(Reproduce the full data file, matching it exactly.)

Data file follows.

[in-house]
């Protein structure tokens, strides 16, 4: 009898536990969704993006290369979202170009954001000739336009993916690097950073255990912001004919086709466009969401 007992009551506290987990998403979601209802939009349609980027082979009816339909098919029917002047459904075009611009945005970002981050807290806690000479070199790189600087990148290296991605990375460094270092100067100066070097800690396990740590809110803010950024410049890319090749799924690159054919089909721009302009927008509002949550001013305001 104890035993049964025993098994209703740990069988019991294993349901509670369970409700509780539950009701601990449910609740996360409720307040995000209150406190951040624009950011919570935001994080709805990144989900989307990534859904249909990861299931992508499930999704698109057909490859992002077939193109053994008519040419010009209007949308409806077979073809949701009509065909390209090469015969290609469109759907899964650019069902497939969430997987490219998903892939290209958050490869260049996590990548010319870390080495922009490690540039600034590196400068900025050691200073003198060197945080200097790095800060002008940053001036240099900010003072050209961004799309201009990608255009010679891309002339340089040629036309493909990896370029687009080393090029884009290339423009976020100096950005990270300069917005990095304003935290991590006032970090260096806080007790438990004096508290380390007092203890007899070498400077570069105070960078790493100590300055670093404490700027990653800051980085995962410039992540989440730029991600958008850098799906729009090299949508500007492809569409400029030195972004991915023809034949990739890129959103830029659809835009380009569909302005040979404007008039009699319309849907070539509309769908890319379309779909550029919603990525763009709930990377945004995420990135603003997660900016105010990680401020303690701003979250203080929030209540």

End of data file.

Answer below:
[in-house]
């Protein structure tokens, strides 16, 4: 009898536990969704993006290369979202170009954001000739336009993916690097950073255990912001004919086709466009969401 007992009551506290987990998403979601209802939009349609980027082979009816339909098919029917002047459904075009611009945005970002981050807290806690000479070199790189600087990148290296991605990375460094270092100067100066070097800690396990740590809110803010950024410049890319090749799924690159054919089909721009302009927008509002949550001013305001 104890035993049964025993098994209703740990069988019991294993349901509670369970409700509780539950009701601990449910609740996360409720307040995000209150406190951040624009950011919570935001994080709805990144989900989307990534859904249909990861299931992508499930999704698109057909490859992002077939193109053994008519040419010009209007949308409806077979073809949701009509065909390209090469015969290609469109759907899964650019069902497939969430997987490219998903892939290209958050490869260049996590990548010319870390080495922009490690540039600034590196400068900025050691200073003198060197945080200097790095800060002008940053001036240099900010003072050209961004799309201009990608255009010679891309002339340089040629036309493909990896370029687009080393090029884009290339423009976020100096950005990270300069917005990095304003935290991590006032970090260096806080007790438990004096508290380390007092203890007899070498400077570069105070960078790493100590300055670093404490700027990653800051980085995962410039992540989440730029991600958008850098799906729009090299949508500007492809569409400029030195972004991915023809034949990739890129959103830029659809835009380009569909302005040979404007008039009699319309849907070539509309769908890319379309779909550029919603990525763009709930990377945004995420990135603003997660900016105010990680401020303690701003979250203080929030209540």